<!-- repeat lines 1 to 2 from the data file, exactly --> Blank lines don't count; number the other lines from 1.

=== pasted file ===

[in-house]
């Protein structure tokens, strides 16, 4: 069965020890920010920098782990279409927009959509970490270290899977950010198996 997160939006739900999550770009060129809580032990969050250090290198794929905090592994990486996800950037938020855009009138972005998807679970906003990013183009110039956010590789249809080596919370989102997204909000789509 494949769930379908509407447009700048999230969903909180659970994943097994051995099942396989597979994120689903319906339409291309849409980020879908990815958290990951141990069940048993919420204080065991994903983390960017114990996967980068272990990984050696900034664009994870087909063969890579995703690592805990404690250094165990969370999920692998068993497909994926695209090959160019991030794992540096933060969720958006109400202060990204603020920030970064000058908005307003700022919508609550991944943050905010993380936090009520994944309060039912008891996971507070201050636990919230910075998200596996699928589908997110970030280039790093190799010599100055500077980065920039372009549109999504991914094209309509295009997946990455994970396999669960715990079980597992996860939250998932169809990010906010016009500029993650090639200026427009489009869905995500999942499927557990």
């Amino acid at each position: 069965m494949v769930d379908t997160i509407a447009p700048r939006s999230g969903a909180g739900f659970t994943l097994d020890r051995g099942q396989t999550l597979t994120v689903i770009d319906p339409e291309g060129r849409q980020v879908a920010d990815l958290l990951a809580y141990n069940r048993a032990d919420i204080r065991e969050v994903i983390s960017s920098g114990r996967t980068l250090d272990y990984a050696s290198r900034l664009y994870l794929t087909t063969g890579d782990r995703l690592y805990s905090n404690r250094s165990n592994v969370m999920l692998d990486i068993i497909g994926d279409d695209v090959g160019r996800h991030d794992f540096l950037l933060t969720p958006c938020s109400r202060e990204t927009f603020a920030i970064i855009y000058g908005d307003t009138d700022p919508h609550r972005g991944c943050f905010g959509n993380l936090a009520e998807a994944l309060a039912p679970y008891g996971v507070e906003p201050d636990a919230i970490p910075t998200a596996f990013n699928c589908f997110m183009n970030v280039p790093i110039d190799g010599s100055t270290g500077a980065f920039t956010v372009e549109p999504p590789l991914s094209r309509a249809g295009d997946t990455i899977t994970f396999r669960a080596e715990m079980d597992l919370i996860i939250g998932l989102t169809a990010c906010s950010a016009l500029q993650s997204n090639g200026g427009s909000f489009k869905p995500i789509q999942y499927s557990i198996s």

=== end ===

[in-house]
């Protein structure tokens, strides 16, 4: 069965020890920010920098782990279409927009959509970490270290899977950010198996 997160939006739900999550770009060129809580032990969050250090290198794929905090592994990486996800950037938020855009009138972005998807679970906003990013183009110039956010590789249809080596919370989102997204909000789509 494949769930379908509407447009700048999230969903909180659970994943097994051995099942396989597979994120689903319906339409291309849409980020879908990815958290990951141990069940048993919420204080065991994903983390960017114990996967980068272990990984050696900034664009994870087909063969890579995703690592805990404690250094165990969370999920692998068993497909994926695209090959160019991030794992540096933060969720958006109400202060990204603020920030970064000058908005307003700022919508609550991944943050905010993380936090009520994944309060039912008891996971507070201050636990919230910075998200596996699928589908997110970030280039790093190799010599100055500077980065920039372009549109999504991914094209309509295009997946990455994970396999669960715990079980597992996860939250998932169809990010906010016009500029993650090639200026427009489009869905995500999942499927557990």